We in this space are always pleased when education gets the attention it deserves in the national conversation. However, there can be nothing but concern when what is seen whittles down to perpetuating lop-sided development.
Reports that Governor General Sir Patrick Allen, alongside leaders in the education sector, on Tuesday declared 2022 The Year of Early Childhood Development are commendable by themselves, but what must be questioned is the analysis which resulted in the decision to focus on this level of the already spiralling education system.
Newscasts are replete with varying values being attached to the system-wide learning loss being experienced as a casualty of the ongoing novel coronavirus pandemic. Still, there has been little fingers pointed at any particular level of the system having suffered greater fallout than the other.
What is sure, however, is that performance levels in diagnostic examinations have fallen, exit examinations face questions of quality, and already the quantum of prepared and qualified school leavers has taken a hit.
Learning loss is a complex and complicated phenomenon and 'learning recovery' is not simply 'catching up'; it requires a doubling down of efforts to regain instruction in the curriculum, social skills, and what socio-psychologist call the hidden curriculum.
Though there have been improvements in access to the Internet and electronics across the island, too many reports abound for youngsters still being off the grid, as it were, or do not have the requisite in-home tools to even facilitate an earnest attempt to keep up with lessons.
No doubt, the commissioners of the Early Childhood Commission must fulfil their mandate and need national support, but we dare to offer that the same effort is needed across the length and breadth of the education system.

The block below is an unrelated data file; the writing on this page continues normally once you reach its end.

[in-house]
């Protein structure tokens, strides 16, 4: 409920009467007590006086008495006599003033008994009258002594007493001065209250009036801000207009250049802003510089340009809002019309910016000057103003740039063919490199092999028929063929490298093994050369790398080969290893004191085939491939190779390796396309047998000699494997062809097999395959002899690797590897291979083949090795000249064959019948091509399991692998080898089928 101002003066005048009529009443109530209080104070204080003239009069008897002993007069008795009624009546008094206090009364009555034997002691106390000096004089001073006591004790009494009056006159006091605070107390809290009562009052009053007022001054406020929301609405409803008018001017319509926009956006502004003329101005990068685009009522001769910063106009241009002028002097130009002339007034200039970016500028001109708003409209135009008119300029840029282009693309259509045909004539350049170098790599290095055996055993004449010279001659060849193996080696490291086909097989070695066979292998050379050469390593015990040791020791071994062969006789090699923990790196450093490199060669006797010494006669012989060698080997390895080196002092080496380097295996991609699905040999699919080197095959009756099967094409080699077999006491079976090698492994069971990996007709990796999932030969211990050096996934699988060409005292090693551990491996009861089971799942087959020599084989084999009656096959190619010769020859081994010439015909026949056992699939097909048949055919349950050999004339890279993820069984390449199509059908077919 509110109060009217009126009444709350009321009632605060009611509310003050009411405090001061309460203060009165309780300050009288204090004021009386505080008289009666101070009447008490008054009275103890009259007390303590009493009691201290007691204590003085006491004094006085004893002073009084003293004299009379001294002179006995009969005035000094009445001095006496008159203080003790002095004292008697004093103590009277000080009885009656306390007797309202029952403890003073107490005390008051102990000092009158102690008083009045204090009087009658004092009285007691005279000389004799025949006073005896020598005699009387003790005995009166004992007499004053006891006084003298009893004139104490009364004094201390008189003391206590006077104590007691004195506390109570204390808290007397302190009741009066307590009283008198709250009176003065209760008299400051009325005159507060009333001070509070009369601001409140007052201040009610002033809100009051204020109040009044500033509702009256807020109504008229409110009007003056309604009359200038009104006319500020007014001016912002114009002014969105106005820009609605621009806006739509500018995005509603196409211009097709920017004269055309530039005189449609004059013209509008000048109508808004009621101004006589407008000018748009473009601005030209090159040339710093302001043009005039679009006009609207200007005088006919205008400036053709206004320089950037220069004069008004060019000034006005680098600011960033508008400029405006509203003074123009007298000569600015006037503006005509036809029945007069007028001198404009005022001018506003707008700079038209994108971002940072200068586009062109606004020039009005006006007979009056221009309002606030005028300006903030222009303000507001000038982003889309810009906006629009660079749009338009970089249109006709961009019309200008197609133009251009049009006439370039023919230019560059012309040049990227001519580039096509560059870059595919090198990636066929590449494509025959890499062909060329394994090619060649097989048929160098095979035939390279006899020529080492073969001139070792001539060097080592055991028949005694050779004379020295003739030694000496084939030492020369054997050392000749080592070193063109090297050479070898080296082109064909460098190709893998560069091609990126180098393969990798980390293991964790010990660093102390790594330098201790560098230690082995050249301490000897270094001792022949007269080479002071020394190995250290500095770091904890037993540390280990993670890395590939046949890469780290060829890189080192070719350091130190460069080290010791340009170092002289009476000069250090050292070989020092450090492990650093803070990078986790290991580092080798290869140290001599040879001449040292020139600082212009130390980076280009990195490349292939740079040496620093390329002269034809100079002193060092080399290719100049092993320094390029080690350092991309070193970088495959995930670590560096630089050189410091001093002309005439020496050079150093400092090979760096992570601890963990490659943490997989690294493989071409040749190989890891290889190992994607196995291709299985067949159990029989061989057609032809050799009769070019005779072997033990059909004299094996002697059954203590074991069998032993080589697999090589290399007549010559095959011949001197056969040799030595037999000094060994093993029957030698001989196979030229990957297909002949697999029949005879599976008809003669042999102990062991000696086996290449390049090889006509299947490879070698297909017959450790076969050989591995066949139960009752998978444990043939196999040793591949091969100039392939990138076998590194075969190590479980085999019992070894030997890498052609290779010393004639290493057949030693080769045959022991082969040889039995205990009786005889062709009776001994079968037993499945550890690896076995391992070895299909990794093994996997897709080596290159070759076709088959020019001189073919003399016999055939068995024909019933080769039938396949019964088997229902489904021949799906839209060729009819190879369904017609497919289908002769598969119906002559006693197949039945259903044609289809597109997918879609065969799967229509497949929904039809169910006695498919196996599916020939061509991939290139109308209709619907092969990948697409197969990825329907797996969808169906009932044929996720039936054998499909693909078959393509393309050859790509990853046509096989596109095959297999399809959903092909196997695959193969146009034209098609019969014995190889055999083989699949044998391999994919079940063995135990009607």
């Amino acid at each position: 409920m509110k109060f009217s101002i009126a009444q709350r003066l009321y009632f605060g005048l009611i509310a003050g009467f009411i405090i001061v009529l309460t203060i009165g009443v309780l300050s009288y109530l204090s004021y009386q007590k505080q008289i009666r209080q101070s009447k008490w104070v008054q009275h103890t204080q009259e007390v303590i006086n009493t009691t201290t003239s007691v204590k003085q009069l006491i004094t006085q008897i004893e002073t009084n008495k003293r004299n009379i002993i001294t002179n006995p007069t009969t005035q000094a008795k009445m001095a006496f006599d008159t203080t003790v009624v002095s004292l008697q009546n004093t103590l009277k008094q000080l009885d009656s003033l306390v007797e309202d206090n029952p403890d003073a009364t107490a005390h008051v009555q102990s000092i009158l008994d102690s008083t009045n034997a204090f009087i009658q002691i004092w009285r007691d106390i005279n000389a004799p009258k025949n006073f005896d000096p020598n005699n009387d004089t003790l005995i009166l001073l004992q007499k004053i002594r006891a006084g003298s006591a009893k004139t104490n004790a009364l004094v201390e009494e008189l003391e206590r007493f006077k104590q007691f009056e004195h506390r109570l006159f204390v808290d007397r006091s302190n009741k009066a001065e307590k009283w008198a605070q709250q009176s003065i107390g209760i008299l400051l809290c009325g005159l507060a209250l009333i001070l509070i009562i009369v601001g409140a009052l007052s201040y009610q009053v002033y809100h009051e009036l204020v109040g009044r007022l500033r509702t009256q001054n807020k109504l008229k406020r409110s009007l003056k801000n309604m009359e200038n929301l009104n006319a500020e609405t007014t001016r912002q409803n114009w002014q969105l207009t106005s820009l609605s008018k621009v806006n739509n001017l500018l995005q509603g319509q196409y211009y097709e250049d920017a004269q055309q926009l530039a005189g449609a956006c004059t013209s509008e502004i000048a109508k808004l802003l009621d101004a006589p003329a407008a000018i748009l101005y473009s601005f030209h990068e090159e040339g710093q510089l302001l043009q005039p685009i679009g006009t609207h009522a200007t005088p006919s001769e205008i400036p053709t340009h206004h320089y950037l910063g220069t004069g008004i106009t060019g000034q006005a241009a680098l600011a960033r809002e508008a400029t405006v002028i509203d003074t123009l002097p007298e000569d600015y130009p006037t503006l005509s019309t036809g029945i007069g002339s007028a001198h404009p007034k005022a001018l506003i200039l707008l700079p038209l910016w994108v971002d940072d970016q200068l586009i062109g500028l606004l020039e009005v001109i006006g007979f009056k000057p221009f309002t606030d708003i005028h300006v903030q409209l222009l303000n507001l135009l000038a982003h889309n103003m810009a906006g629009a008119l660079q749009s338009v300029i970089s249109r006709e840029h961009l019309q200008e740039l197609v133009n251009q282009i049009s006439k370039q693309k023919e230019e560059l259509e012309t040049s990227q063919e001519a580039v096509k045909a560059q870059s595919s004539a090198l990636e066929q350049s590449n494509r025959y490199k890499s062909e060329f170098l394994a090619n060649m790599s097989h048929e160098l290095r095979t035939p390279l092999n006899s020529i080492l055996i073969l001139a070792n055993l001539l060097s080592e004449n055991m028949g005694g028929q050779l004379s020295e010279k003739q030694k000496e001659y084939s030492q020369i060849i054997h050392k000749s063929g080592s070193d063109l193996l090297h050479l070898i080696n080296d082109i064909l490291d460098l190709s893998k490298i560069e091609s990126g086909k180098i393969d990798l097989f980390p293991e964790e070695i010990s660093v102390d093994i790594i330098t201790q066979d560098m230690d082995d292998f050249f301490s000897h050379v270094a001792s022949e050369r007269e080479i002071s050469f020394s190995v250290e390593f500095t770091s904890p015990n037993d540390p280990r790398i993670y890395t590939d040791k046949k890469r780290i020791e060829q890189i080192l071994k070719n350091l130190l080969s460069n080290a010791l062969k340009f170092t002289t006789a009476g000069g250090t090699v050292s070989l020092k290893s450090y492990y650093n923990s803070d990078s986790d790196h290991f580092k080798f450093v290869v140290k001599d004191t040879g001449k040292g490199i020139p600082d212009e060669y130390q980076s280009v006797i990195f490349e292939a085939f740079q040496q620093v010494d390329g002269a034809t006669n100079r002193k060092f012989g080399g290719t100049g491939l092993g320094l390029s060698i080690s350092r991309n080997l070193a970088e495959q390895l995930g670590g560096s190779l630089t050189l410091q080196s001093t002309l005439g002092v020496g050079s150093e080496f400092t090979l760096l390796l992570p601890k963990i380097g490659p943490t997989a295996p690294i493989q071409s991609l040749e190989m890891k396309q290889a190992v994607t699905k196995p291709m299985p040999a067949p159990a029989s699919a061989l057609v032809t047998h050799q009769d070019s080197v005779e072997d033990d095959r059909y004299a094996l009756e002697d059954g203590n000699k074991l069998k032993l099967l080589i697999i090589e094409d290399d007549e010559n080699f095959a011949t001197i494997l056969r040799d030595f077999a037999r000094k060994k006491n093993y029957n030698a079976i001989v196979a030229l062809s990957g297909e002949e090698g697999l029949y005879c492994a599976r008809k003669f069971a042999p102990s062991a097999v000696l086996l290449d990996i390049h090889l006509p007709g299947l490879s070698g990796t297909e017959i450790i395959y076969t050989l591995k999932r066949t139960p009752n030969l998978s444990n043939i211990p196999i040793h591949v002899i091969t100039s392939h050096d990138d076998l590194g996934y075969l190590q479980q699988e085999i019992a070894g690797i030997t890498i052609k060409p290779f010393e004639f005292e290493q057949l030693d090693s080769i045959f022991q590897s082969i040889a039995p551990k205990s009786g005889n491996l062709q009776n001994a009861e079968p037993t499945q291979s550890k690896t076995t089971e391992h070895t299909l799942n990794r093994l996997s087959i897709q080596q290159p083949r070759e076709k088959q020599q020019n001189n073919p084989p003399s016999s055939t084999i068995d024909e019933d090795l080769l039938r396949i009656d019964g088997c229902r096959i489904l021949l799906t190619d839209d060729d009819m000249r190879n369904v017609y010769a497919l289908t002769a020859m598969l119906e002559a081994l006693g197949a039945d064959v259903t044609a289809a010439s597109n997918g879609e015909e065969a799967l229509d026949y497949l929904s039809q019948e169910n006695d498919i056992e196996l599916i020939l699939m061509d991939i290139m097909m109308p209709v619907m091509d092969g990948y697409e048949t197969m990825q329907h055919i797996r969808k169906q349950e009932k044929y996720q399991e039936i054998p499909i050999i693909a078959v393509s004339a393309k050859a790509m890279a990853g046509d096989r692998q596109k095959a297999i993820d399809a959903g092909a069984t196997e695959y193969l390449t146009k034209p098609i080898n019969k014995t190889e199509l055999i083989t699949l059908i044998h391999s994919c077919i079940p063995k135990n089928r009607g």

There is, therefore, a charge for all stakeholders, at all levels of the system, to advocate for the greatest effort and investment in education at this time.
We take heart in Education and Youth Minister Fayval Williams stating at the launch event that efforts are being made to “enable every child to have the best chance to flourish in life, regardless of their family backgrounds and resources”, but must encourage her to fuel and fund similar programmes at the varying levels of the system so that the country might not in years to come have to battle gaps in the preparation of the emerging workforce.
It would be good, too, if the Office of the Governor General, as it continues to find its relevance in independent Jamaica, and grants its imprimatur to such programmes, that it works with the other organs of the education system to cast a light on the needs where they exist.
Indeed, “There is nothing wrong with Jamaica that cannot be fixed by what is right with Jamaica,” and so where efforts can be channelled in making systemic and wide-scale improvements, such opportunities must be seized by the nation's leaders.
We pour no cold water on The Year of Early Childhood Development, but ask that a wider lens be cast on this sector of a nation facing many potholes as it heads towards a Vision 2030 of being “the place of choice to live, work, raise families, and do business”.
Let's balance out the development.